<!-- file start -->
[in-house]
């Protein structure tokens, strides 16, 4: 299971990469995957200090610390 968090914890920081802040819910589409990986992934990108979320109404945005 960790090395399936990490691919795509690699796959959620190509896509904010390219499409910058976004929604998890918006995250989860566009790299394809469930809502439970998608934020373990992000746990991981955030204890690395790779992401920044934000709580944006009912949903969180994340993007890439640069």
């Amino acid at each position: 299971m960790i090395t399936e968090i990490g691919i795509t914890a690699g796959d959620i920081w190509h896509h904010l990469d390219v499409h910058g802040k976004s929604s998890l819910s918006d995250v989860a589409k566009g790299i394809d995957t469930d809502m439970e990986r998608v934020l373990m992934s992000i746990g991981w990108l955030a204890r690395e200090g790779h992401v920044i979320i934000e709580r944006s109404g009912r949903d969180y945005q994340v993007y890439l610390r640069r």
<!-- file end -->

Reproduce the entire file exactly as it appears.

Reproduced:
[in-house]
């Protein structure tokens, strides 16, 4: 299971990469995957200090610390 968090914890920081802040819910589409990986992934990108979320109404945005 960790090395399936990490691919795509690699796959959620190509896509904010390219499409910058976004929604998890918006995250989860566009790299394809469930809502439970998608934020373990992000746990991981955030204890690395790779992401920044934000709580944006009912949903969180994340993007890439640069």
């Amino acid at each position: 299971m960790i090395t399936e968090i990490g691919i795509t914890a690699g796959d959620i920081w190509h896509h904010l990469d390219v499409h910058g802040k976004s929604s998890l819910s918006d995250v989860a589409k566009g790299i394809d995957t469930d809502m439970e990986r998608v934020l373990m992934s992000i746990g991981w990108l955030a204890r690395e200090g790779h992401v920044i979320i934000e709580r944006s109404g009912r949903d969180y945005q994340v993007y890439l610390r640069r």